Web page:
Reviewed by Colin Jacobson (August 14, 2018)
With every year of Gotham, Bruce Wayne moves closer to becoming Batman, and that continues with Season Four. This four-disc Blu-ray set offers all 22 episodes. The synopses come from IMDB.
Pax Penguina: “Jim Gordon (Ben McKenzie) fears Jonathan Crane (Charlie Tahan) is still alive and back in Gotham. Meanwhile, Penguin's (Robin Lord Taylor) ‘licensing’ of crime in the city backfires during the grand opening of his new Iceberg Lounge. In the aftermath of his encounter with Ra's Al Ghul (Alexander Siddig), Bruce (David Mazouz) begins his vigilante watch.”
Some seasons open on a slow, expository note, but not Gotham, as “Pax” explodes right out of the gate. We get good character development as well as elements that push the series ever more firmly toward Batman Begins territory. It’s a strong year-opener.
The Fear Reaper: “Gordon is forced to face his inner demons when he tries to bring in Jonathan Crane to prove that the GCPD is still powerful.”
As much as I liked Batman Begins, I admit its choice of villains left me a little cold, as I never thought a lot of Scarecrow. Not that he’s a poor baddie, but he’s not a favorite, and his prominence here dings “Reaper”. Still, even though the show marks a step down after the excellent “Pax”, it works pretty well.
They Who Hide Behind Masks: “Gordon travels to Miami hoping to convince Carmine Falcone (John Doman) to help him fight the Penguin, only to have his daughter Sofia (Crystal Reed) follow him back to Gotham.”
Some parts of “Masks” feel a little sluggish – especially the predictable developments in Miami – but others work pretty well. Edward’s answers to simple riddles amuse, and we get our first glimpse of Bruce as he veers toward “billionaire playboy” mode. These moments help redeem the weaker parts.
The Demon’s Head: “Bruce puts the lives of a Gotham Natural History Museum historian (Dakin Matthews) and his grandson (Benjamin Stockham) in danger as he attempts to discover the meaning behind his knife from the auction.”
Even by Gotham’s standards, the canine humanoid Anubis seems creepy and weird. He becomes the main highlight of an otherwise spotty show, one that suffers from too much Ra’s for my liking.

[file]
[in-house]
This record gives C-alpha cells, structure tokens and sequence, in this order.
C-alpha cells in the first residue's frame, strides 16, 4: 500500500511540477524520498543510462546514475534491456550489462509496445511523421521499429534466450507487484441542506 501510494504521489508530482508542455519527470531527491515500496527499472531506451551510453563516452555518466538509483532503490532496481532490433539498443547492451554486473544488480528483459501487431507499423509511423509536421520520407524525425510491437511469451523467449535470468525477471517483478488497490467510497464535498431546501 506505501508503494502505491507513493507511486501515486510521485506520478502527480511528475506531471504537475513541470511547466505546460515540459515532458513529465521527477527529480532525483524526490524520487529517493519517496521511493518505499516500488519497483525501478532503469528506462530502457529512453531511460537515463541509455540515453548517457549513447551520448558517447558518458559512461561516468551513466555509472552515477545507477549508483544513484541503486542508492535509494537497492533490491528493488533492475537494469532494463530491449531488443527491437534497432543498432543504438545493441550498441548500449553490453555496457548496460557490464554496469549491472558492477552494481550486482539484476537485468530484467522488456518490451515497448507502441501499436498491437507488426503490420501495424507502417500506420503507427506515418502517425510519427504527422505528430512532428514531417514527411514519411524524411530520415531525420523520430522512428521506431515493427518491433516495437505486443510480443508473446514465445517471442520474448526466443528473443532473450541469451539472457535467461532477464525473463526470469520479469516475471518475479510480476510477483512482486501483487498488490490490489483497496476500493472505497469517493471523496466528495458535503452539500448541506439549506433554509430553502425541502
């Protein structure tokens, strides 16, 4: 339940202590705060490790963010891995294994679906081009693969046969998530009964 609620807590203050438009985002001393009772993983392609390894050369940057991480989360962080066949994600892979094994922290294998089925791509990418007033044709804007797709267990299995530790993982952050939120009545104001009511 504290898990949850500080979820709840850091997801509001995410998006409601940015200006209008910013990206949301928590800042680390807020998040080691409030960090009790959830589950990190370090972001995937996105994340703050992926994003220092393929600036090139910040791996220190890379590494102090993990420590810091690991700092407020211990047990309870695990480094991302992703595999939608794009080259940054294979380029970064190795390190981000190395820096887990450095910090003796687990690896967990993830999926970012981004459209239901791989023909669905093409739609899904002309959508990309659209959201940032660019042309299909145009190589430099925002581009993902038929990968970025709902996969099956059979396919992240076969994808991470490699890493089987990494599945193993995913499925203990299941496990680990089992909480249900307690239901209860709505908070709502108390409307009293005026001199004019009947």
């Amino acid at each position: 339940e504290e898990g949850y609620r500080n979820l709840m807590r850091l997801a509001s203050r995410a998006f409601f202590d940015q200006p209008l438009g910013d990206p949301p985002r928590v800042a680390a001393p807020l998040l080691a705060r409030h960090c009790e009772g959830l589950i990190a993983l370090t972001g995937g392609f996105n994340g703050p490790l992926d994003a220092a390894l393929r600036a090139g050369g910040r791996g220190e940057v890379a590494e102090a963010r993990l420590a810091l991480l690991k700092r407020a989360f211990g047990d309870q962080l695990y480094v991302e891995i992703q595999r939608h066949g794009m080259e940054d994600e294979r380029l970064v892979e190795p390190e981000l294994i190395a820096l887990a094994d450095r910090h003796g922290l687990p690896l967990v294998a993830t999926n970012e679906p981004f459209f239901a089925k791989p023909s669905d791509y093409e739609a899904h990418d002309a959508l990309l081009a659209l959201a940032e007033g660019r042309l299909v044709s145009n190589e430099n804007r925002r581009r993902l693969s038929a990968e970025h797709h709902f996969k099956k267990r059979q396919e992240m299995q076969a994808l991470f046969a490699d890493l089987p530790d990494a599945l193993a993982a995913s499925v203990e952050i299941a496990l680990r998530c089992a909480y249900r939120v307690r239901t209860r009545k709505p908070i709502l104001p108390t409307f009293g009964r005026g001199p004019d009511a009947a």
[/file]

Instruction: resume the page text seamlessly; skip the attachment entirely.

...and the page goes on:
The Blade’s Path: “Nygma (Cory Michael Smith) uses Butch (Drew Powell) to regain power and identity. Sofia Falcone appeals to Penguin's vulnerable side. Bruce makes bold moves with the dagger in his possession.”
While I appreciate the series’ stabs at characters beyond the core, Gotham works best when it focuses on those big names. It’s mildly interesting to see the intro of Solomon Grundy, but like Scarecrow and Ra’s, he’s another one of those villains who leaves me cold, a factor that impact this episode’s success. I do still enjoy the Riddler’s descent into stupidity, though.
Hog Day Afternoon: “Gordon and Bullock (Donal Logue) pursue a serial killer who's assassinating cops and dressing them in pig heads.”
As S4 progresses, I may need to rethink my opinion of Grundy, as the series depicts him in a fairly endearing manner. His development – and the return of a character from years past – adds to “Hog”, though the main plot seems a bit lacking.
A Day In the Narrows: “With Professor Pyg (Michael Cerveris) striking fear throughout Gotham, Gordon and Bullock head into the Narrows to look for clues. Bruce Wayne meets a former friend, who convinces him to come along for a night with some old classmates.”
In seasons past, Bruce tended to be one of the series’ less interesting characters, but that’s changed in S4, as he’s started to come into his own the closer he gets to Batman territory. Pyg remains a terrible villain, but those scenes offer enough action to elevate the show.
Stop Hitting Yourself: “Grundy and Nygma become main attractions at Cherry's Place in The Narrows. Penguin wants revenge when he hears Nygma is mocking him on stage and enlists The Sirens for help. Meanwhile, Gordon is offered the position of GCPD Captain.”
At the very least, “Stop” benefits from the absence of Pyg, but it also succeeds for other reasons. The elements related to Nygma and the Sirens motivate characters and narrative, and the interactions between Penguin and his psychotic young friend delight. “Stop” becomes the best episode in a while.
Let Them Eat Pie: “Professor Pyg continues to torment Gotham City. Sofia and Penguin get ready for a fundraiser for the orphanage, and things don't go as planned when Professor Pyg shows up as the chef.”
Here I thought we’d be rid of Pyg – at least for a while – but unfortunately, this doesn’t prove true. Once again, Pyg prompts a drag on the season – not a terrible one, but he continues to act as a lackluster character. On the other hand, Crystal Reed looks amazing in a strapless ball gown, so there’s that.
Things That Go Boom: “Gordon tries to broker a deal with Penguin that involves Sofia. Meanwhile, Alfred (Sean Pertwee) tries to pull Bruce out of his teenage-angst and downward spiral, as Lee Thompkins (Morena Baccarin) gains more control over the Narrows.”
Much of “Boom” focuses on Gordon/Sofia melodrama, and those moments feel less than enthralling. Some of the tension among criminal elements work fairly well, though, and those help turn this into a reasonably positive program, even if we’re still stuck with more Pyg than I’d like.
Queen Takes Knight: “Carmine Falcone comes to town, making things complicated for Gordon, Sophia and Penguin. Alfred tries to get through to Bruce once and for all, Nygma struggles to gain control over the Riddler persona, and Tabitha (Jessica Lucas) attempts to make Grundy remember his past.”